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Neighbors Fighting The Cidery Do Not Want To Post A Bond
By Tina Traster
The tortured legal dispute over the continued operations of Rockland Cider Works at the Van Houten farm in Orangeburg continued this week in Rockland County Supreme Court, leaving just about every party up in the air.
At the Jan. 25th hearing, Justice Christie D’Alessio told both Rockland Cider Works and a group of disgruntled neighbors trying to close it down to file additional papers to hash out their arguments in much greater detail.
Last week, the neighbors won a temporary restraining order, which would have shuttered the cidery. However, the victory came with strings: the neighbors were to post a bond of a to-be-determined amount to protect the cidery in case the business prevailed in the case.
Last July, the plaintiffs filed a lawsuit in Rockland County Supreme Court against Rockland Cider Works, the company’s landlord the Van Houten Farm Market Benefit Trust, the Town of Orangetown, and the New York State Liquor Authority hoping to shut down the farm cidery.
The thirteen plaintiffs on Wednesday, which include neighbors Susan McWhinney and Gerard Goggin, who live on an adjoining property to the Van Houten Farm at 68 Sickletown Road in Orangeburg, balked at the idea of posting a bond. The plaintiffs claim the cidery is violating the town’s zoning and building codes, creating a nuisance, and degrading neighboring property values. The suit sought a temporary and permanent injunction against its continued operation.
Prior to this week’s hearing, the cidery requested that the plaintiffs post a $3.5 million bond to cover $1.5 million in lost profits and $2 million to compensate for inventory and equipment that would sit fallow. The cidery also asked the court to “stay” or defer enforcement of its order while the case continues and the cidery pursues an appeal. By not entering a bond amount, the court effectively threw the cidery a lifeline, for now.
In response, the neighbors asked the court to waive the bond requirement, claiming they were acting on behalf of the Town of Orangetown, which they say has failed to enforce its own zoning laws. Because towns are not required to post bonds, the neighbors argue, they told the judge they shouldn’t have to.
“RCW offered the testimony of Darin Van Houten, (the cidery’s owner), but provided no evidentiary support for any of RCW’s claims of potential damages,” said attorney Donald Feerick, who is representing the neighbors. “As argued in our client’s pre-hearing memorandum of law, we believe the Court should rule that a business that is non-compliant with the local zoning code will not be permitted to carry on or continue operations that violate law.”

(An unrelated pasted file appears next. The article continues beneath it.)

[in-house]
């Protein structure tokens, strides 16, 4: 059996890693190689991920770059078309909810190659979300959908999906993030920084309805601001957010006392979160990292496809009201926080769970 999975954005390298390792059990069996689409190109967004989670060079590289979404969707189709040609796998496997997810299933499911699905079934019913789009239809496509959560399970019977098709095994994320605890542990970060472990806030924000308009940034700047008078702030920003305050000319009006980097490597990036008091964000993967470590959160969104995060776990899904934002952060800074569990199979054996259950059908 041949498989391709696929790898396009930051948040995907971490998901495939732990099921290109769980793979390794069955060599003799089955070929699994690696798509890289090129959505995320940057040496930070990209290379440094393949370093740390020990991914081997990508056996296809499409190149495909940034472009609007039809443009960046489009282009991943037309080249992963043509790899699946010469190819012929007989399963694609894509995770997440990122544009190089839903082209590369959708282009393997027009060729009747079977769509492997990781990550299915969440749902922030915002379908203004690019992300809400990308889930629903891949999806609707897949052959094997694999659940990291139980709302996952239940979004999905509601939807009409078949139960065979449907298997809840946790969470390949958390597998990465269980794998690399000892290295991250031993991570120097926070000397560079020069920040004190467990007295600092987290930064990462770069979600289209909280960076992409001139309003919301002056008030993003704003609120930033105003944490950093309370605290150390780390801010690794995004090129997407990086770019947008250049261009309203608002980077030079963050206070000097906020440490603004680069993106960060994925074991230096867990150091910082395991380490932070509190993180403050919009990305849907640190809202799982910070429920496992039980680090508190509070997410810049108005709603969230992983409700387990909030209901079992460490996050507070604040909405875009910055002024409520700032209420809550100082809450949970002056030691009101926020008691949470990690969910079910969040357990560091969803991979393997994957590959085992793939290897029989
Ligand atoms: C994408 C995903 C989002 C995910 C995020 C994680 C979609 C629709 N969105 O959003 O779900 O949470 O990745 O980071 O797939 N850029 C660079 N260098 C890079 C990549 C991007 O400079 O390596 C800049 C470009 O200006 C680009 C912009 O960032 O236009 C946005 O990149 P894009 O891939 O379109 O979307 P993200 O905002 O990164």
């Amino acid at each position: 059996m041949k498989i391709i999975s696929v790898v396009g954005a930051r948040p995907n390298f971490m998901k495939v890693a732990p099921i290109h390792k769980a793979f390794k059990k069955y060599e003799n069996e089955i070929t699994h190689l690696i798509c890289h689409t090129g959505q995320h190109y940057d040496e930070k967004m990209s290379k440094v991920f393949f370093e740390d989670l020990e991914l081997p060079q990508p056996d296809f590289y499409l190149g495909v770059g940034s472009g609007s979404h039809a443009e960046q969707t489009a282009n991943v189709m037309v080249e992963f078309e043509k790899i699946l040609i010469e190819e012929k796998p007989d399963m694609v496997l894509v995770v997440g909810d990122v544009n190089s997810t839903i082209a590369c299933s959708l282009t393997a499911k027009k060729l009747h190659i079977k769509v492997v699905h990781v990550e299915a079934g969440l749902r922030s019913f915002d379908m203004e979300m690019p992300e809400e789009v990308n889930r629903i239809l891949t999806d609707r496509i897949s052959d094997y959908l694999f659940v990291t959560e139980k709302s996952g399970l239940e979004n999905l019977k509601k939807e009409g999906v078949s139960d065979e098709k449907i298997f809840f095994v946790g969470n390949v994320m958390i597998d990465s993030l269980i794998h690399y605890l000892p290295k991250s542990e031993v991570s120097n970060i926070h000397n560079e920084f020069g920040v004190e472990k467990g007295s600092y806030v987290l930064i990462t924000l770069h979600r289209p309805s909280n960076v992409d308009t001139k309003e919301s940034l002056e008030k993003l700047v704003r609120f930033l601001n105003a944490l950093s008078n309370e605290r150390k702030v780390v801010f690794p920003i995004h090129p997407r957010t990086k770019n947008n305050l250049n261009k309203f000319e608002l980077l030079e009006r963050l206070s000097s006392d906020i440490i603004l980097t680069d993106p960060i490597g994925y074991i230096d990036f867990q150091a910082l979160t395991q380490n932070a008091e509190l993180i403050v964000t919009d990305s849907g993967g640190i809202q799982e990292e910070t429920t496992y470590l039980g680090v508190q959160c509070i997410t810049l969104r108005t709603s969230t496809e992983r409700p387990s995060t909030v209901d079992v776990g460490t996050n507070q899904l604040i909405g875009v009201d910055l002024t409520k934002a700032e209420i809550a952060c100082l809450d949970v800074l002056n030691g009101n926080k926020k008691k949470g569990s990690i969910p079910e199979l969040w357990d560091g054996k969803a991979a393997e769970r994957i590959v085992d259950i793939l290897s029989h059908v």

Additional arguments before D’Alessio are expected to be heard in February.
The case stemmed from a provision in the law that allows taxpayers in the same zone as the cidery to go to court to enforce the zoning laws when the town fails to act. The cidery is operating in a residential (R-40) zone that does not allow retail cidery operations.
The neighbors also argued that because the cidery is allegedly operating “illegally” they aren’t entitled to a bond to protect their profits.
“The court’s order conditioned the preliminary injunction upon the plaintiffs’ posting of a “good and sufficient” undertaking,” said Lino J. Sciarretta, the attorney who is representing Rockland Cider Works. “Yesterday, we appeared before the Court and presented testimony as to what the amount should be; we await the court’s decision.”
On Facebook this week, the cidery posted an announcement that said: “The Sun is Setting on the Future of our Local 70-year-old Farm.”
The farm owners expressed both shock and sadness over a series of recent legal decisions handed down by the court.
“Our legal complaint against the Town for not acknowledging our farm cidery as an agricultural business was dismissed by a judge who had not even been assigned to our case. Unfortunately for all parties involved, the judge did not weigh on the validity of our arguments or decide if our cidery was legal or not, but instead dismissed the case on a procedural issue. This decision, which we have appealed, was surprising and disappointing, not to mention wrong, in our opinion, particularly when the prior judge, after weighing the validity of our arguments, ruled in favor of our request for a preliminary injunction against the Town.”
The labyrinthine case has not only pitted a group of neighbors against a commercial enterprise; it has also spotlighted the Town of Orangetown’s unwillingness to take decisive action on a business that it determined was not properly zoned. Judge Thomas Zugibe in his recent decision has said Rockland Cider Works is not compliant within the town’s codes, and he believed the plaintiffs demonstrated that the business’s bar and restaurant has diminished the neighbors’ property values and interfered with their quality of life.
Prior to filing its complaint with the court, the cidery submitted two separate zoning petitions to the Town Board which were never acted upon